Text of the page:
Belastok Region

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Not to be confused with Belostok Oblast of the Russian Empire.
Belastok Voblast
Беластоцкая вобласць (Belarusian)
Белостокская Область (Russian)
Obwód białostocki (Polish)
Voblast of the Byelorussian SSR

1939–1945
 

Location of Belastok
Map of the Byelorussian SSR in 1944
of which Belastok Voblast (left) was a part.
Capital Belastok (now Białystok)
53°08′N 23°09′E / 53.133°N 23.150°E / 53.133; 23.150Coordinates: 53°08′N 23°09′E / 53.133°N 23.150°E / 53.133; 23.150
Historical era World War II
 -  Established November 1939
 -  Bezirk Bialystok established 17 July 1941
 -  Red Army re-occupation January 1945
 -  Disestablished August 1945
Political subdivisions 24 raions (districts)

Belastok Voblast or Belostok Oblast (Belarusian: Беластоцкая вобласць, Biełastockaja vobłasć, Russian: Белостокская Область, Polish: Obwód białostocki) was a short-lived territorial unit in the Belarusian Soviet Socialist Republic (BSSR) during World War II from September 1939 until Operation Barbarossa of 22 June 1941. The administrative center of the newly created voblast was the Polish: Białystok renamed Belastok (Belarusian: Беласток).

Administrative units[edit]

Map of the Byelorussian SSR (1940) after annexation of eastern Poland (marked in yellow)

Belastok Voblast was created immediately following the Soviet invasion of Poland on 17 September 1939. It comprised part of the Polish areas annexed by the Soviet Union assigned by Joseph Stalin to BSSR in November 1939 (part of the modern-day West Belarus).[1][2]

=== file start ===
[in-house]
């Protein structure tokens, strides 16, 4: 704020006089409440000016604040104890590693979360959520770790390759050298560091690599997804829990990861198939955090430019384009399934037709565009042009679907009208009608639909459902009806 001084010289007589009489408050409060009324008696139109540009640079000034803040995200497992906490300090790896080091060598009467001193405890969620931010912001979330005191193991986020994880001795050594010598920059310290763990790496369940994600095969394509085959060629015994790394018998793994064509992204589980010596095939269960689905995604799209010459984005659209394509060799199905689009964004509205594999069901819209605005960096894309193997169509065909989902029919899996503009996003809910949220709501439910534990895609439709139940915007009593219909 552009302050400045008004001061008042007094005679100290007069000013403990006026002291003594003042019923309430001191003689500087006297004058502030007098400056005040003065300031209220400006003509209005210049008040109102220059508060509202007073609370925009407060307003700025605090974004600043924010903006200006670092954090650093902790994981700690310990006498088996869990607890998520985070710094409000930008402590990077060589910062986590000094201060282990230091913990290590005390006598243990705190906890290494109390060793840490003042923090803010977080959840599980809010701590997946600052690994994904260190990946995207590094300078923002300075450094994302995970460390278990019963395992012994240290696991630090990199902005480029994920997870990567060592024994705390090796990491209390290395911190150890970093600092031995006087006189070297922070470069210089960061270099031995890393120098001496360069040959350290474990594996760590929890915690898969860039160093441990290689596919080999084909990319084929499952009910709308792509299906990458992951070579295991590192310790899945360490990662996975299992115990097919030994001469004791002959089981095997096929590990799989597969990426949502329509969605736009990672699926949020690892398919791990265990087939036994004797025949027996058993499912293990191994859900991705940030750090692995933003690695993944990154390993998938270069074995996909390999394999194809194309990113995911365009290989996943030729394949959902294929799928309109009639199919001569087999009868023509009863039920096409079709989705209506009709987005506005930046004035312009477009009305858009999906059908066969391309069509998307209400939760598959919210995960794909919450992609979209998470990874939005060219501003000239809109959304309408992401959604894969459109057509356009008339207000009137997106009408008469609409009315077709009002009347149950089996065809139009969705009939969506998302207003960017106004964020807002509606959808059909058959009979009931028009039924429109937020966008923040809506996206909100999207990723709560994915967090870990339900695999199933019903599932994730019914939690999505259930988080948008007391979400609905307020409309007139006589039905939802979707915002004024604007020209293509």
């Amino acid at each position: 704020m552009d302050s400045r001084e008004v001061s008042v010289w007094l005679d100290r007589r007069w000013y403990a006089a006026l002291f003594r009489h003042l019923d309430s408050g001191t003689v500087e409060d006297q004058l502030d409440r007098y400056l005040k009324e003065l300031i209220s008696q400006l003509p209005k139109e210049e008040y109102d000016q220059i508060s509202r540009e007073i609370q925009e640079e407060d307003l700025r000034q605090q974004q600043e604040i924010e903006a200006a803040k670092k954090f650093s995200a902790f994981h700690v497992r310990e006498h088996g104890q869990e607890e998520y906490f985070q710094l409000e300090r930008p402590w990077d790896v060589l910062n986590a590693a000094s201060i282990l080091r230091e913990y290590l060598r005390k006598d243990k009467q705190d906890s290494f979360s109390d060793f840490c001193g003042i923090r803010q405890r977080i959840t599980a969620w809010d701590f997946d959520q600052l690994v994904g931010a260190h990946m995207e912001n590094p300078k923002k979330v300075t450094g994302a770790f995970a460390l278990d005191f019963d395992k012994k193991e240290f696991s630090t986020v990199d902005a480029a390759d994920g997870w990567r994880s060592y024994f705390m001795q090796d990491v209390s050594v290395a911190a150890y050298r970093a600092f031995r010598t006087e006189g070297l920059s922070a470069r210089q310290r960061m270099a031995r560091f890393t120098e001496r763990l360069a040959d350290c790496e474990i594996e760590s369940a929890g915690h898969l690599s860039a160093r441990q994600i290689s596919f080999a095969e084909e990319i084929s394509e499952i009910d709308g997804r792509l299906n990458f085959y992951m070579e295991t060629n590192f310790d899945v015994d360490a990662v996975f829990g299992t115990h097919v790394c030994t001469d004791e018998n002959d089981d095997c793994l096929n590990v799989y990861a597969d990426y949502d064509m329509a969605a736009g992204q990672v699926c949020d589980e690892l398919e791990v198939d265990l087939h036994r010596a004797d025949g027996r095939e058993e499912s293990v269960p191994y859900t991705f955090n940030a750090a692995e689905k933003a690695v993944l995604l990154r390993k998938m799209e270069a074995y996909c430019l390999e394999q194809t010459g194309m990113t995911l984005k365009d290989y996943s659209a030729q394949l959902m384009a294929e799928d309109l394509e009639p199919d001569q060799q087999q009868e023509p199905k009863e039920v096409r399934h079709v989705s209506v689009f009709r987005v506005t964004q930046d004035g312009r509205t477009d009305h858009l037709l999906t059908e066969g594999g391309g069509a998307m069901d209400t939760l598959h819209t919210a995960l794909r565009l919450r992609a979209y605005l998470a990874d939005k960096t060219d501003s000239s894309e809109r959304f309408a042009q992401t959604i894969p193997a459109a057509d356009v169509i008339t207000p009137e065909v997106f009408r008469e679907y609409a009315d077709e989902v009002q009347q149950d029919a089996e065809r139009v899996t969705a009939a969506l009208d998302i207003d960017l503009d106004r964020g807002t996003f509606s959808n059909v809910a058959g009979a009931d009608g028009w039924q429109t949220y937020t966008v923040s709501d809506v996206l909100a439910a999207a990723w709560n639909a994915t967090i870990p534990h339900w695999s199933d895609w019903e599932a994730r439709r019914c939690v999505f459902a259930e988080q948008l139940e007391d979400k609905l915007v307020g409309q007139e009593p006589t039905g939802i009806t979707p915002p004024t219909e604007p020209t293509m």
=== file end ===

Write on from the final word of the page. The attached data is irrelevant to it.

The Voblast consisted of 24 raions: Augustow, Bialystok, Belsky, Bryansk, Volkovysk, Grodno, Grajewo, Dombrowski, Zabludavski, Zambravski, Kolnavski, Krynkovsky, Lapski, Lomzhinsky, Monkavski (in the same year was renamed to Knyshynski), Porechsky ( in the same year transferred to the Lithuanian SSR ), Sakolkavski, Sapotskinsky, Skidelsky, Svislochsky, Snyadovski, Tsehanovetsky, Chyzhavski and Yadvabnavski .

The Nazi–Soviet Molotov–Ribbentrop Pact led to the fourth partition of Poland during 1939–1941 (marked in red). In the upper centre, District Bialystok following Operation Barbarossa

According to Soviet statistical data, in the middle of 1940, the oblast had a population of 1,322,260, of whom 60.7% (802,770) were Poles, 22.7% (300,782) were Belarusians, 14.6% (193,510) were Jews, 0.63% (8,639) were Lithuanians, 0.09% (1,246) were Russians, and 1.15% (15,313) were "locals".[3]

In the aftermath of the German attack on the Soviet Union in June 1941, this western portion of then-Belarus, which until 1939 belonged to the Polish state was placed under German Civil Administration (Zivilverwaltungsgebiet). As Bezirk Bialystok, the area was under German rule from 1941 to 1944/45, without ever formally being incorporated into the German Reich.

After the Soviet liberation of the whole territory of Belarus in September 1944, the territory was administered by the BSSR, but according to the Border Agreement between Poland and the USSR of 16 August 1945, 17 raions, together with 3 raions of the Brest Voblast were passed on to the Białystok Voivodeship of Poland. The remaining raions were annexed into the Hrodna Voblast of the BSSR.

See also[edit]

Notes[edit]

  1. ^ (Polish) Podział Polski między ZSRR i Trzecią Rzeszę według Paktu Ribbentrop-Mołotow
  2. ^ Mapa podziału Polski. Podpisy: Stalin, Ribbentrop (German)
  3. ^ (Polish) D. Boćkowski. Na zawsze razem. Białostocczyzna i Łomżyńskie w polityce radzieckiej w czasie II wojny światowej (IX 1939 – VIII 1944). Neriton, Instytut Historii PAN. 2005. pp. 115-116.

References[edit]